Run, run, as fast as you can. You can’t catch me, I’m the gingerbread man!

“Run, run, as fast as you can,

You can’t catch me, I’m the gingerbread man!”

gingerbread house

Nothing quite epitomizes the holidays like a colorful and tasty gingerbread house. This year I am following the trail of bread crumbs all the way to the Grove Park Inn where the 24th Annual National Gingerbread House Competition is being held. I like to grab a hot cocoa with my son and spend an evening leisurely admiring (and drooling over) the sweetest artwork ever. Viewing is held from November 27th to January 5th.

Gingerbread marks its humble beginnings with just that, ginger. The tradition of adding ginger to bread dates back to ancient Greece and Egypt. Originally the ginger was added as a rather effective means to preserve breads.gingerbread house

 

It evolved over the years with the addition of spices like cardamom, cinnamon, nutmeg and cloves. Gingerbreads held religious connotations as they were made primarily by monks and nuns until the 13th century, most commonly by the French at that time.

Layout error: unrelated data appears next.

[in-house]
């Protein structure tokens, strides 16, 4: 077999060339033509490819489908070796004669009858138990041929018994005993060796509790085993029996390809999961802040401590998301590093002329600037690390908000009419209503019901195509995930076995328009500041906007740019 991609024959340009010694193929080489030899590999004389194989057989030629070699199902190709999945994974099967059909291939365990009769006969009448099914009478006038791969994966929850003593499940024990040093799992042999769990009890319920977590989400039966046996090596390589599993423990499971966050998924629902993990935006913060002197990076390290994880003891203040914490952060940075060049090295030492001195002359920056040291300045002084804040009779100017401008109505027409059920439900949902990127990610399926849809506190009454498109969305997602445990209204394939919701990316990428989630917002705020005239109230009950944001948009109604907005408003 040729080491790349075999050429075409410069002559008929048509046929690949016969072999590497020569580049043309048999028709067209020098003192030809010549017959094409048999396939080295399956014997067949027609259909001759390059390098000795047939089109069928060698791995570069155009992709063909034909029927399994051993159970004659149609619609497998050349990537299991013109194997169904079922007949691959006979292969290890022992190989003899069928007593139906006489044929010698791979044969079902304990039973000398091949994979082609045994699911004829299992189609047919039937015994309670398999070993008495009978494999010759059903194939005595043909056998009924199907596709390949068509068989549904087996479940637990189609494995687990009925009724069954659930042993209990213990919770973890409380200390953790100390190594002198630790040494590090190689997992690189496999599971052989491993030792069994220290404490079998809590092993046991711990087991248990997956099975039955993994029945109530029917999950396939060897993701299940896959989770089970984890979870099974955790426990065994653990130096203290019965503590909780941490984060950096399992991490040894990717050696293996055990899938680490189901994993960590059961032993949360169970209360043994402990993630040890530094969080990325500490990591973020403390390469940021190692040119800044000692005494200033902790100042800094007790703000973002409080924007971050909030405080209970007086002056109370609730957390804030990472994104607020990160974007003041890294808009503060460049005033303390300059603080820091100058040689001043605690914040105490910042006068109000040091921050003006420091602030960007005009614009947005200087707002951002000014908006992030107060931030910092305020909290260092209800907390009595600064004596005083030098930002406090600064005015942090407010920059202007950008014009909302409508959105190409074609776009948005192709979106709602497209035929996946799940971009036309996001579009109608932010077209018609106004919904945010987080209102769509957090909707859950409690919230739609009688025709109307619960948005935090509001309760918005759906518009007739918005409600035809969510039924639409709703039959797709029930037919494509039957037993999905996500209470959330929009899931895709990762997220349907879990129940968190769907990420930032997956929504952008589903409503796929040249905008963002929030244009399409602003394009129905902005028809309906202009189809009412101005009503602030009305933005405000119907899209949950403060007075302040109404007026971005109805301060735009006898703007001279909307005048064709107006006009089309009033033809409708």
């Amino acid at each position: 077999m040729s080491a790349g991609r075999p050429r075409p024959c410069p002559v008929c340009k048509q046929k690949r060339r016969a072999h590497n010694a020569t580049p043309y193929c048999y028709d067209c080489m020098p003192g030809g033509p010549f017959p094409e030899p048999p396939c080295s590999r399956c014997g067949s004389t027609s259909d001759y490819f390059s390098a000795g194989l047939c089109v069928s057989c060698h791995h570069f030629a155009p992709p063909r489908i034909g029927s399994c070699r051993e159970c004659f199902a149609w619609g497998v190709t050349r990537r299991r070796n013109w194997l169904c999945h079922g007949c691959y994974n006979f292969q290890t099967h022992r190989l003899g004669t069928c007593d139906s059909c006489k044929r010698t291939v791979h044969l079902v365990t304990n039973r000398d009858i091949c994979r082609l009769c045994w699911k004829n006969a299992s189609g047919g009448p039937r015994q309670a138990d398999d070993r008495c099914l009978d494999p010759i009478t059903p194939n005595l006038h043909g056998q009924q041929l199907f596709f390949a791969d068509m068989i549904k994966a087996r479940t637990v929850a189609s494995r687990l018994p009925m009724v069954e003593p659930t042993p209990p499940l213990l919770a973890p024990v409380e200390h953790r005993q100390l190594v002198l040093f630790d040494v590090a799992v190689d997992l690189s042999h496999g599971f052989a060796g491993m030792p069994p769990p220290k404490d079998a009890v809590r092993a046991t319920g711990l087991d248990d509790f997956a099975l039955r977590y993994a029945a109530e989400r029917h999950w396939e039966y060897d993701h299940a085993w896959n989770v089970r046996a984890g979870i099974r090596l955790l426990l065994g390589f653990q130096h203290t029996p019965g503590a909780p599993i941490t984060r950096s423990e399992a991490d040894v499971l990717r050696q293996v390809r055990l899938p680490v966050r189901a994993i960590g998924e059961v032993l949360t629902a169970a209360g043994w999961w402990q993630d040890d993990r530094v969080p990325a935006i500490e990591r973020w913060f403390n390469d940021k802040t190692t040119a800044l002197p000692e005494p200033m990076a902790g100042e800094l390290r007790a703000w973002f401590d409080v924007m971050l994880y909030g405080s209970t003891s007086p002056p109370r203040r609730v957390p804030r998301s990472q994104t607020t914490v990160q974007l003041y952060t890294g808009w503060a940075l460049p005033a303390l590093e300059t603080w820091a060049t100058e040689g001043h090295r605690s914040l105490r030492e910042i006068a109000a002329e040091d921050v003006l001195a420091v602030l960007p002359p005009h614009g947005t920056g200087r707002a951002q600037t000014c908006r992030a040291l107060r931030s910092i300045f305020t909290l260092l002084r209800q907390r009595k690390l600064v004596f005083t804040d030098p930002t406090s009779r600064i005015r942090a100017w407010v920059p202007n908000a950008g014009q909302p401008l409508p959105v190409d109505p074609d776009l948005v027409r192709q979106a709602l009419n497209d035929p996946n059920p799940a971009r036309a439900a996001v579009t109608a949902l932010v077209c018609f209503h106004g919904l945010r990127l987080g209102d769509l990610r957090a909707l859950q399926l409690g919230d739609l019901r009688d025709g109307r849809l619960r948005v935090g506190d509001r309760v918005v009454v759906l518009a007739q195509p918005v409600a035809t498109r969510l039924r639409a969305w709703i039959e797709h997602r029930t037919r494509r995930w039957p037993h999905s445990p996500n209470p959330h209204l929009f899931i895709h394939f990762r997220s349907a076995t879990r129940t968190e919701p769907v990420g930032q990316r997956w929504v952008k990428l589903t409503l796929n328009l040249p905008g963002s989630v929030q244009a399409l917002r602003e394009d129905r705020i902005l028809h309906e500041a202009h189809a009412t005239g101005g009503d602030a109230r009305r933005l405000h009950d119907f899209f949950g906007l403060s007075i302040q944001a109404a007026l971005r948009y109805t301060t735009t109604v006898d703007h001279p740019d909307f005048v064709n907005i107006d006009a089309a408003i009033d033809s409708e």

Fast forward to Germany in 1812 when the Brothers Grimm published ‘Hansel und Gretel’,  the lovely (and slightly creepy) fairy-tale about two sibling children getting lost in the deep dark wood where they stumbled upon a house made of cake and confections that was occupied by a cannibalistic witch. If you have not read this delicious fable, fear not, Hansel and Gretel outwit the old hag and live to see another day.

This epic tale sparked the inspiration of what we know today as the gingerbread house, or lebkuchenhaus in German. That’s right; the time honored tradition of crafting gingerbread houses for the holidays has its roots firmly embedded in the abduction of and attempted anthropophagy of children. Cozy, ain’t it?

 

German immigrants that made new homes in Pennsylvania and Maryland kept this tradition alive and thriving. The gingerbread making traditions also transformed into making gingerbread snaps as Christmas tree decorations. Oh and guess who gave us the idea to decorate our yuletide evergreens in the first place? Yes, the Germans. Thank you, Deutschland!

 

From here I leave you with a cheesy joke.peacock gingerbread

What did the ginger-man put on his bed?

– A cookie sheet!

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